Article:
Wednesday, June 17, 2015

Choosing our direction

Now when He had spoken, a Pharisee asked Him to have lunch with him; and He went in, and reclined at the table.

Woe to you lawyers! For you have taken away the key of knowledge; you yourselves did not enter, and you hindered those who were entering." When He left there, the scribes and the Pharisees began to be very hostile and to question Him closely on many subjects, plotting against Him to catch Him in something He might say. (Luke 11:37, 52-54 NASB)

The trouble started in the most innocent of ways. Jesus had spoken to a crowd. One of the Pharisees was present and invited Jesus to have lunch with him. At that time, Jesus was wildly popular, gathering huge crowds everywhere He went. Having Jesus to lunch was a little like winning a prize, I imagine, and the Pharisee invited some of his friends to join him and meet Jesus.

From the start, there was conflict. The Pharisees were unhappy that Jesus did not obey the laws about ritual cleansing before meals. Jesus quickly explained that there was a difference between cleaning the outside of our bodies and allowing God to cleanse our hearts. The Pharisees had been so intent on obeying the rules of law (especially the manmade ones) that they had missed the Spirit of the law. They were like dead men walking, leaving the odor of death everywhere they went.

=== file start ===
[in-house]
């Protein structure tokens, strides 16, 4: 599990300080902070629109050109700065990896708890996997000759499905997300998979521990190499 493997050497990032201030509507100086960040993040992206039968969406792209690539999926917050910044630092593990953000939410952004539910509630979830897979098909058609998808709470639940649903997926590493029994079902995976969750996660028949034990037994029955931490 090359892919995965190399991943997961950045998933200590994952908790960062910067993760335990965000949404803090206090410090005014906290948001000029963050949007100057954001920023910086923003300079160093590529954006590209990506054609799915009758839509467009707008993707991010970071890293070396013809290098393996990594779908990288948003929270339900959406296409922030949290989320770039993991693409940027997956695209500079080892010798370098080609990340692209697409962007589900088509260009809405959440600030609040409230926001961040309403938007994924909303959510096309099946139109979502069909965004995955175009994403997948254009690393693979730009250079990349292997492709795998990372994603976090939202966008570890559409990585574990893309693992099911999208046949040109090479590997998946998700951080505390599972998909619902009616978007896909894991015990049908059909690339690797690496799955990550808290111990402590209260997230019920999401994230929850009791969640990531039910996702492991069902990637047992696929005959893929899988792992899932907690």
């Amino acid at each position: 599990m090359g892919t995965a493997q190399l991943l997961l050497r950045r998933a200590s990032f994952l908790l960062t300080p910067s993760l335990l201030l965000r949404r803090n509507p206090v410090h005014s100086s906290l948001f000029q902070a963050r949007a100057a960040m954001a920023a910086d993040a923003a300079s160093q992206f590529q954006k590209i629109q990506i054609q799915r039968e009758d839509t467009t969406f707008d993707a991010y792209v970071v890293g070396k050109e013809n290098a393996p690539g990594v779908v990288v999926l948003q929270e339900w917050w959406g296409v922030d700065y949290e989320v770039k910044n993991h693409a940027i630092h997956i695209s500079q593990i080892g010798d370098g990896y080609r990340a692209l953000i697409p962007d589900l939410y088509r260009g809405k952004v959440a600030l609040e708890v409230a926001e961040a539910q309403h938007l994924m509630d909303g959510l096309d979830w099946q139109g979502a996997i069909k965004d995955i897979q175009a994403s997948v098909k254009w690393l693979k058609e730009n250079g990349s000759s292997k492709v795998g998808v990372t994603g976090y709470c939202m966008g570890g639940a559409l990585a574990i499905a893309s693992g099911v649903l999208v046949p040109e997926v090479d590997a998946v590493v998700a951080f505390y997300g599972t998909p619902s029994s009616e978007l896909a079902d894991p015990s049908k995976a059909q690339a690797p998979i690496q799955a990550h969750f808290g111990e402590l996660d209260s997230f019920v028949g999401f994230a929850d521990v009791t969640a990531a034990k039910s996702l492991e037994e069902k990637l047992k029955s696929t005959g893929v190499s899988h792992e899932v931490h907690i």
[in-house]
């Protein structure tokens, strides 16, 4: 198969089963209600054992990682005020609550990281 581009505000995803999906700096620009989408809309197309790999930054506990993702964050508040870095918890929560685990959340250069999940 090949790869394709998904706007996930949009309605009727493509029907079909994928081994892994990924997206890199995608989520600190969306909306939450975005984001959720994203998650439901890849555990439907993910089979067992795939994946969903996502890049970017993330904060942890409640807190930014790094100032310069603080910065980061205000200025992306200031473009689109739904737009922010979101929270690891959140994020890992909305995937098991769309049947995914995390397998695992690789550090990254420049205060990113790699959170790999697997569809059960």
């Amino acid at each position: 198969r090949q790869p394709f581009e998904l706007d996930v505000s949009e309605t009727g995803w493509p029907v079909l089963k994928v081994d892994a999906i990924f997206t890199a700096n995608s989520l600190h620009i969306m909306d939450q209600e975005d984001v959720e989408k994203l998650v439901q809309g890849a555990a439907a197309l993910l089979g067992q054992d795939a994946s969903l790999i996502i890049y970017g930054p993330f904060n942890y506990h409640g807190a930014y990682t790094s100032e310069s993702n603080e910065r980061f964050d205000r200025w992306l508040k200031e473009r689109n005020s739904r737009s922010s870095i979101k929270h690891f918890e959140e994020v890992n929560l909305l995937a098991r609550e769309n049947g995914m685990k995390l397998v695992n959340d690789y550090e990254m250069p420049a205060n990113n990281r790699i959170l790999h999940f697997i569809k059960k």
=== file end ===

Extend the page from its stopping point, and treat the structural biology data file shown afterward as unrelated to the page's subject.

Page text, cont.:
The lawyers present quickly complained. "You're talking about us, too." Jesus agreed. Yes, He was talking about them, too. The lawyers not only weighed people down with unnecessary rules that they did not follow themselves, but they had the key of knowledge that could have unlocked the kingdom of God. They had studied the Scriptures since childhood, knew the Messianic prophecies, yet refused to acknowledge Jesus as the Messiah. They actively prevented anyone else from knowing Him.

After Jesus left the luncheon, the Pharisees and lawyers began to be hostile. The wording implies that they weren't hostile while He was present. After He left, the enemy found a foothold and stirred up trouble. They seethed about the confrontation with Jesus, simmering like a pot of soup. Seething led to plotting. Plotting led to schemes, then, eventually, to murder. 

When God confronts us with our sin, we have two options. We can embrace His truth and allow Him to cleanse and change us or we can respond as the Pharisees did, with hostility and anger. Neither response is the end, however. When we respond with hostility and anger, rather than allowing Him to change us, it is only the beginning. Anger begets action. Action birthed in such inauspicious beginnings is never good, and it will take us places we never wanted to go. 

Our other option, the one I want to choose, is to embrace His truth and allow Him to change the broken parts of us. That response is not the end, either. When we allow God to change us, He makes us into something better. Someone more like Christ. That change, too, can allow Him to do things with us that we never imagined. 

Every day, we stand at a decision point that will bring us closer to Jesus or take us further away. We need to keep our goal in sight. If what we want is to spend eternity with our Savior, our goal should be to steadily draw closer to Him. Every decision we make should be made with that goal in mind, especially when our own sin is concerned. 

Let's do what the Pharisee did. Invite Christ to spend some time with us today so we can get to know Him better. If He shows us something about ourselves that we didn't want to know, (and He almost certainly will) let's embrace His truth and allow Him to make us what He meant us to be, then allow Him to do more than we ever imagined with our lives.